Today (October 1) Jimmy Carter turns 96. We’ve only had two Democrat presidents since him, but much has changed about his party since 1981, when he stepped down and was replaced by Ronald Reagan.
I finished reading Jimmy Carter’s White House Diary a couple years ago. I had read Ronald Reagan’s Diary about his time in the White House shortly before. I enjoy reading the news straight from the person in office without someone else editorializing. It adds a bit to their humanity, and you get to hear a little about their day-to-day life as individuals and then remember that this is history in the making. You really feel like you’re getting a front row seat. I learned a lot more from reading Carter’s diary than Reagan’s diary, probably in large part because I was more familiar with Reagan’s time in office and his accomplishments.
It was interesting to compare the areas in which politics and the nation have changed since then. Some things have changed a lot.
The first couple of years he talks a lot about foreign policy and the day-to-day grind. It doesn’t sound very political at all; just his day-to-day tasks.
Here are a few observations or thoughts I had throughout the book:
- It occurs to me throughout the diary that by today’s standards, Carter would be considered a conservative Democrat, or at least a very moderate Democrat. Here are several reasons I say that:
-He talked a lot about cutting needless spending and projects.
-He specifically said at one point that he felt more at home with conservative Republicans or conservative Democrats than liberals, even though liberals backed him and supported him more.
-The much more liberal Ted Kennedy opposed him in the 1980 Democrat primary.
-An adviser tells Carter that the Northern liberals are having a harder time with him because he’s from the South and a devout Christian.
-He talked about the need to reform entitlements and Social Security. Although in some ways he seems conservative, his instincts and inclinations are still those of a Democrat, even by today’s standards. In a footnote, Carter said Social Security should be addressed today by increasing payments from wealthier people and maybe cutting benefits to wealthier people. This is the instinct of a Democrat, whereas a Republican would be more inclined to say to increase the retirement age. Nonetheless, it does show someone who actually pays attention to budgets.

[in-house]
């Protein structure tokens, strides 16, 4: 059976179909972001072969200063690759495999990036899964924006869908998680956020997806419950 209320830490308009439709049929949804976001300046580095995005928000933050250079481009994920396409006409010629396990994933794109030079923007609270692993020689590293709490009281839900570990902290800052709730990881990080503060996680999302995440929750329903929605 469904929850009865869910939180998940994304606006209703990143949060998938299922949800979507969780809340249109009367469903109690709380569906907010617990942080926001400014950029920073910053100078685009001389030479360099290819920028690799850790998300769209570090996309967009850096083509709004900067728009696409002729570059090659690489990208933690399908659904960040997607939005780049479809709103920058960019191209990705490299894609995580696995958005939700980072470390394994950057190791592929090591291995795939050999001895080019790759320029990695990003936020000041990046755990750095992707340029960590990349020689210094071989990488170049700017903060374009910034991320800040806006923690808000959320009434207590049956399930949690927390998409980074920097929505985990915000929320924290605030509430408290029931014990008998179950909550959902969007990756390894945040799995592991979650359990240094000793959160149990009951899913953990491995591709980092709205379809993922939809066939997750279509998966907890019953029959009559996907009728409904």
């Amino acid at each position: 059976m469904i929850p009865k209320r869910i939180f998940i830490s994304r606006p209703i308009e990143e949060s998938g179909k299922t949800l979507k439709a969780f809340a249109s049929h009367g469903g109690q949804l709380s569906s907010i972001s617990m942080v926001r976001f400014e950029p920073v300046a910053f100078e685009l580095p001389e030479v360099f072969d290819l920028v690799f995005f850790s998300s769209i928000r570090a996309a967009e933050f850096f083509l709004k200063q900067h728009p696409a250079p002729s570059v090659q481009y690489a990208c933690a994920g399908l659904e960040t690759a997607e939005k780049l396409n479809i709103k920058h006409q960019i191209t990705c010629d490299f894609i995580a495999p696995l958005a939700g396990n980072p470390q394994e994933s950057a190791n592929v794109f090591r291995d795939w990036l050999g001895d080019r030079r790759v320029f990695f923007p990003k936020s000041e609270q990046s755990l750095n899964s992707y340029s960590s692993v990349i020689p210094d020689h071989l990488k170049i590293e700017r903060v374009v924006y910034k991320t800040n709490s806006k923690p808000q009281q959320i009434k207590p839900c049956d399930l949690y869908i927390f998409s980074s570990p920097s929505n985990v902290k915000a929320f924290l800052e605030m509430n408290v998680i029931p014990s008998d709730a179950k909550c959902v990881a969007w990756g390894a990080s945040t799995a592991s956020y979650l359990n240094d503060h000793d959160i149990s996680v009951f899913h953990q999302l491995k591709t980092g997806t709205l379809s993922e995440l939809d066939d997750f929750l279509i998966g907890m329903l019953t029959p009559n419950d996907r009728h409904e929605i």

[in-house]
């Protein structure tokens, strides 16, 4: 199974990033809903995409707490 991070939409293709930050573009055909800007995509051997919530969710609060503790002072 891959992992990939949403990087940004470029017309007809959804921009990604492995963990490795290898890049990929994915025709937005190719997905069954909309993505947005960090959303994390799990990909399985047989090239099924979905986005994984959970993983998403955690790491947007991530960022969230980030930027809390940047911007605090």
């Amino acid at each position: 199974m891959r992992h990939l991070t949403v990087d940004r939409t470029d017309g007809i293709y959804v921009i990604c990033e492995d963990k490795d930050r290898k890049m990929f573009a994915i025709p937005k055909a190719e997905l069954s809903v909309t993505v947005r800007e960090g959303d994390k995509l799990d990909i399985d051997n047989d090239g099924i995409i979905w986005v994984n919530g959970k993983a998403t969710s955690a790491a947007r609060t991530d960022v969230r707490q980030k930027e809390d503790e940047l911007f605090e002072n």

-He is overall pro-life and against abortion, but he says he didn’t plan to get in the way of Roe vs. Wade. He didn’t seem to be that upset about abortion.
2. It occured to me while reading the diary that we really haven’t had a truly liberal president until Barack Obama. Jimmy Carter would be a more conservative Democrat, whereas Bill Clinton would be a more moderate Democrat. From 1968 to 2008, there were only two Democrat presidents: Carter and Clinton. Clinton was a member of the “New Democrats,” a group of Democrats who didn’t necessarily want a smaller government but a more efficient government. Clinton passed DOMA, a strict welfare reform, a crime bill, and a free trade agreement with Canada and Mexico. But enough about Bill Clinton.
3. Carter doesn’t talk much about economics or domestic affairs compared to foreign affairs. I think it’s great that he was so knowledgeable about foreign affairs, but I have to wonder if people paid better attention back then to foreign affairs. It doesn’t seem to matter much today. Also, Carter probably should have spoken about domestic issues, since inflation and the economy ended up being a big problem for him. At the end, he says that he enjoyed foreign talks more than domestic because he didn’t need as much Congressional approval for foreign affairs.